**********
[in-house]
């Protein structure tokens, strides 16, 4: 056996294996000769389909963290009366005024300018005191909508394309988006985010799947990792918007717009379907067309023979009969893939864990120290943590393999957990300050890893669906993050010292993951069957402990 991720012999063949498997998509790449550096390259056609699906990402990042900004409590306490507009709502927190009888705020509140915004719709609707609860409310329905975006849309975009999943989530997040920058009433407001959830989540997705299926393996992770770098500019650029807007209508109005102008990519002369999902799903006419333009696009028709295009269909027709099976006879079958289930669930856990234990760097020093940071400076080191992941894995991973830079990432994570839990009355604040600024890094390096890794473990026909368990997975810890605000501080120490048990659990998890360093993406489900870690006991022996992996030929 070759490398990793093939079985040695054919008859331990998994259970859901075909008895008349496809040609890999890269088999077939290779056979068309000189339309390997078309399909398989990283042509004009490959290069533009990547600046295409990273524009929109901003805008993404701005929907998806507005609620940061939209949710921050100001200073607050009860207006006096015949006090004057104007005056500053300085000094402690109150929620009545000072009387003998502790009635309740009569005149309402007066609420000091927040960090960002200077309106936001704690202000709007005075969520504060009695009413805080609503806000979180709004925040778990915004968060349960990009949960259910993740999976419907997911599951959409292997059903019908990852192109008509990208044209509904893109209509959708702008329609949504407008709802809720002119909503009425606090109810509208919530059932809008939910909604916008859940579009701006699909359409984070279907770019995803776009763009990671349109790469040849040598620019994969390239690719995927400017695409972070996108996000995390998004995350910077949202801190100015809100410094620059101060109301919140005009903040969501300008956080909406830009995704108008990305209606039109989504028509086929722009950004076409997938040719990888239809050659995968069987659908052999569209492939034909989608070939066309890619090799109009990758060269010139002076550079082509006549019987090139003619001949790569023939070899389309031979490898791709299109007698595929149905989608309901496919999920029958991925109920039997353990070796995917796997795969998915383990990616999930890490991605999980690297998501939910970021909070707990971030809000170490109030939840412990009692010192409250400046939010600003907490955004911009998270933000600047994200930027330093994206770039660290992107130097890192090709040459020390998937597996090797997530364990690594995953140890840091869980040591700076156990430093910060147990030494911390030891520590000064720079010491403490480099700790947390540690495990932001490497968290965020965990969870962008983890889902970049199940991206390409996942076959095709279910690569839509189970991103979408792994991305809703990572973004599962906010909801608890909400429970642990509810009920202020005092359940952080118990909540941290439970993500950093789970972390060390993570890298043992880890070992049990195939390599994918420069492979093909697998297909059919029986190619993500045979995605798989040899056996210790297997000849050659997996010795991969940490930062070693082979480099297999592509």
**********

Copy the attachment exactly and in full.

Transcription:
[in-house]
């Protein structure tokens, strides 16, 4: 056996294996000769389909963290009366005024300018005191909508394309988006985010799947990792918007717009379907067309023979009969893939864990120290943590393999957990300050890893669906993050010292993951069957402990 991720012999063949498997998509790449550096390259056609699906990402990042900004409590306490507009709502927190009888705020509140915004719709609707609860409310329905975006849309975009999943989530997040920058009433407001959830989540997705299926393996992770770098500019650029807007209508109005102008990519002369999902799903006419333009696009028709295009269909027709099976006879079958289930669930856990234990760097020093940071400076080191992941894995991973830079990432994570839990009355604040600024890094390096890794473990026909368990997975810890605000501080120490048990659990998890360093993406489900870690006991022996992996030929 070759490398990793093939079985040695054919008859331990998994259970859901075909008895008349496809040609890999890269088999077939290779056979068309000189339309390997078309399909398989990283042509004009490959290069533009990547600046295409990273524009929109901003805008993404701005929907998806507005609620940061939209949710921050100001200073607050009860207006006096015949006090004057104007005056500053300085000094402690109150929620009545000072009387003998502790009635309740009569005149309402007066609420000091927040960090960002200077309106936001704690202000709007005075969520504060009695009413805080609503806000979180709004925040778990915004968060349960990009949960259910993740999976419907997911599951959409292997059903019908990852192109008509990208044209509904893109209509959708702008329609949504407008709802809720002119909503009425606090109810509208919530059932809008939910909604916008859940579009701006699909359409984070279907770019995803776009763009990671349109790469040849040598620019994969390239690719995927400017695409972070996108996000995390998004995350910077949202801190100015809100410094620059101060109301919140005009903040969501300008956080909406830009995704108008990305209606039109989504028509086929722009950004076409997938040719990888239809050659995968069987659908052999569209492939034909989608070939066309890619090799109009990758060269010139002076550079082509006549019987090139003619001949790569023939070899389309031979490898791709299109007698595929149905989608309901496919999920029958991925109920039997353990070796995917796997795969998915383990990616999930890490991605999980690297998501939910970021909070707990971030809000170490109030939840412990009692010192409250400046939010600003907490955004911009998270933000600047994200930027330093994206770039660290992107130097890192090709040459020390998937597996090797997530364990690594995953140890840091869980040591700076156990430093910060147990030494911390030891520590000064720079010491403490480099700790947390540690495990932001490497968290965020965990969870962008983890889902970049199940991206390409996942076959095709279910690569839509189970991103979408792994991305809703990572973004599962906010909801608890909400429970642990509810009920202020005092359940952080118990909540941290439970993500950093789970972390060390993570890298043992880890070992049990195939390599994918420069492979093909697998297909059919029986190619993500045979995605798989040899056996210790297997000849050659997996010795991969940490930062070693082979480099297999592509």